Dominic Raab equates Jeremy Corbyn’s Labour with the BNP in heated clash over anti-semitism after Question Time debate
- Mr Raab and Mr McDonald spoke after Sky News interview about Question Time
- The politicians point fingers at each other in an animated manner during the clip
- Mr McDonald asks Mr Raab about Tories’ failure to hold an Islamophobia inquiry
- But the foreign secretary chastises Mr McDonald about anti-Semitism in Labour
The Foreign Secretary clashed with a senior Labour politician in a tense exchange about racism in each of the two main parties.
Dominic Raab faced up to shadow transport secretary Andy McDonald after the pair conducted a short interview with Sky News about the leaders’ Question Time debate.
The pair point fingers at each other in an animated manner as Mr McDonald reprimands Mr Raab about the Conservatives’ failure to hold an inquiry into Islamophobia while Mr Rabb chastises him about anti-Semitism in Labour.
Dominic Raab (left) faced up to shadow transport secretary Andy McDonald (right) after the pair conducted a short interview with Sky News about the leaders’ Question Time debate
The pair point fingers at each other in an animated manner as Mr McDonald reprimands Mr Raab about the Conservatives’ failure to hold an inquiry into Islamophobia while Mr Rabb chastises him about anti-Semitism in Labour
Speaking over each other for close to a minute in front of shocked onlookers, McDonald says: ‘You’re actually putting it into the long grass, you’re refusing to do it… listen to Baroness Warsi, she’s telling you what to do about it. You should be doing it.’
Mr Raab said: ‘Two parties in this country’s history have been investigated by the Equalities and Human Rights Commission (EHRC) – Labour under Corbyn and the BNP (British National Party).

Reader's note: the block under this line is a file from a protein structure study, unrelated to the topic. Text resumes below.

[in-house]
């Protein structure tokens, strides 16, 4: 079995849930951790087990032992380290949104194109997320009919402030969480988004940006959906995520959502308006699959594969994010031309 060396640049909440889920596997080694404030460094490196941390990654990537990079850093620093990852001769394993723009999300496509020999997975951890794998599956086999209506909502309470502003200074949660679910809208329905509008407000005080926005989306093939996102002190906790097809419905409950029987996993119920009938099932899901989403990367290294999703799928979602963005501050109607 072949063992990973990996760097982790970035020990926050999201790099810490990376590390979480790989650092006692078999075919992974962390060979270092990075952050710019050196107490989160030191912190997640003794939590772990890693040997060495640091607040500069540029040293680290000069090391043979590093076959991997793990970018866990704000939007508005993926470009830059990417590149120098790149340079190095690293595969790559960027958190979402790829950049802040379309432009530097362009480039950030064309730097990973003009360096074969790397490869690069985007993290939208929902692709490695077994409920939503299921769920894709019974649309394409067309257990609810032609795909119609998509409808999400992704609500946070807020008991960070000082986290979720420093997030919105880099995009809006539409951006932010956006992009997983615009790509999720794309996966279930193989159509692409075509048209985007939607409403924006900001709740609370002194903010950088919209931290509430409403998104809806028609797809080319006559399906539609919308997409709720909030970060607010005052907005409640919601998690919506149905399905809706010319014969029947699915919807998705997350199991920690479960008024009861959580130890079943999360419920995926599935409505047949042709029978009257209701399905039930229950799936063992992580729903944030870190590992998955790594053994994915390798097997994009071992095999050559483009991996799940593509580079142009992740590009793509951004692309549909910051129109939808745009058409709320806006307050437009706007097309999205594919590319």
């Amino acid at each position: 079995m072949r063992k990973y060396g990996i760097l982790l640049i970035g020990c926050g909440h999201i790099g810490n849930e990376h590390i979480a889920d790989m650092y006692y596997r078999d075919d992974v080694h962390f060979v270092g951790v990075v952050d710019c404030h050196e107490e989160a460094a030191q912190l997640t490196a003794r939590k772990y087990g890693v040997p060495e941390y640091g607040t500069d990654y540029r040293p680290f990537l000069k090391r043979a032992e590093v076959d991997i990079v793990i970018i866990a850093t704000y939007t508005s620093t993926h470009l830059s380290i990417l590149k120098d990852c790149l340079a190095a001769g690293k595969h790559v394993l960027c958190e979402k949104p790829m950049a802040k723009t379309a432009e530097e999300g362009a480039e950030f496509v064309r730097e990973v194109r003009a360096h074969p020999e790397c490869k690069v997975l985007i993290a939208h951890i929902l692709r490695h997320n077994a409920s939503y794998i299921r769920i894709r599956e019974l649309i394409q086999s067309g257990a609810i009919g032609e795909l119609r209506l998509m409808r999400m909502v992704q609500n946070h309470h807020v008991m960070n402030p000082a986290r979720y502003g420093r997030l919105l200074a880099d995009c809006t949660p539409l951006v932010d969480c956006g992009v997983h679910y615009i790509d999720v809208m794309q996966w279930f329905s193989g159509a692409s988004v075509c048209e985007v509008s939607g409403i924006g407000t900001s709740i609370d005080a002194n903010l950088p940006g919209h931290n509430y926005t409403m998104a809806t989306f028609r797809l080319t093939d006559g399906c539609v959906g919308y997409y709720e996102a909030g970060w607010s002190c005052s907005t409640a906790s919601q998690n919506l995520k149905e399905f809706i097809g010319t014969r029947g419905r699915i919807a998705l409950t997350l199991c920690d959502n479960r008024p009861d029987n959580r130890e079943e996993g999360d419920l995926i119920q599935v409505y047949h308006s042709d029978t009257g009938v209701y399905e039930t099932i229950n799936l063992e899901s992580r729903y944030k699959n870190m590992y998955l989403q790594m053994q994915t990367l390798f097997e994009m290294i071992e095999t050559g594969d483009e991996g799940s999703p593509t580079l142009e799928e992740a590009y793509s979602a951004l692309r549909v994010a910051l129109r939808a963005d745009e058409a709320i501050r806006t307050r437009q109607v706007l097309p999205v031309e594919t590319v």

The visibly frustrated Mr Raab then walks away.
The pair speak to each other for close to a minute in front of shocked onlookers, before the visibly frustrated Mr Raab walks away
Later, on the BBC’s Newsnight, Mr McDonald said Labour is ‘happy’ to be subject to an inquiry into anti-Semitism because its efforts to tackle the issue could be ‘externally validated’.
The Equality and Human Rights Commission launched an investigation into anti-Semitism in the party in August ‘after receiving a number of complaints about allegations’.
Mr McDonald added: ‘We’re happy that EHRC are looking into these matters because if they can look at our processes and find any room for improvement then we want to hear from them.
Later, on the BBC’s Newsnight, Mr McDonald said Labour is ‘happy’ to be subject to an inquiry into anti-Semitism
‘We think we’ve taken many steps including the doubling of staff, the appointing of internal counsel, and speeding up the processing of complaints.
‘So we’ve done an awful lot about this but we are very happy to have that externally validated and looked into by the Equality and Human Rights Commission, and really that’s why we set it up in the first instance so they could carry out these functions.’
Asked if Labour could have envisaged being investigated by the commission it set up in 2007, he said it ‘should have no barriers to where it looks’ and suggested it should look into Islamophobia complaints in the Tory party.
He added: ‘Hopefully the Conservative Party will take the warnings from Baroness Warsi and set up their inquiry into Islamophobia and if necessary the EHRC may want to look there as well.
‘It’s critically important that we remove all forms of prejudice out of political life and wider society.’
Baroness Sayeeda Warsi has been vocal in calling for an inquiry into apparent anti-Muslim bigotry within the Conservative Party.
She recently tweeted the decision not to hold an inquiry into the specific issue was ‘disappointing’ and ‘predictable’.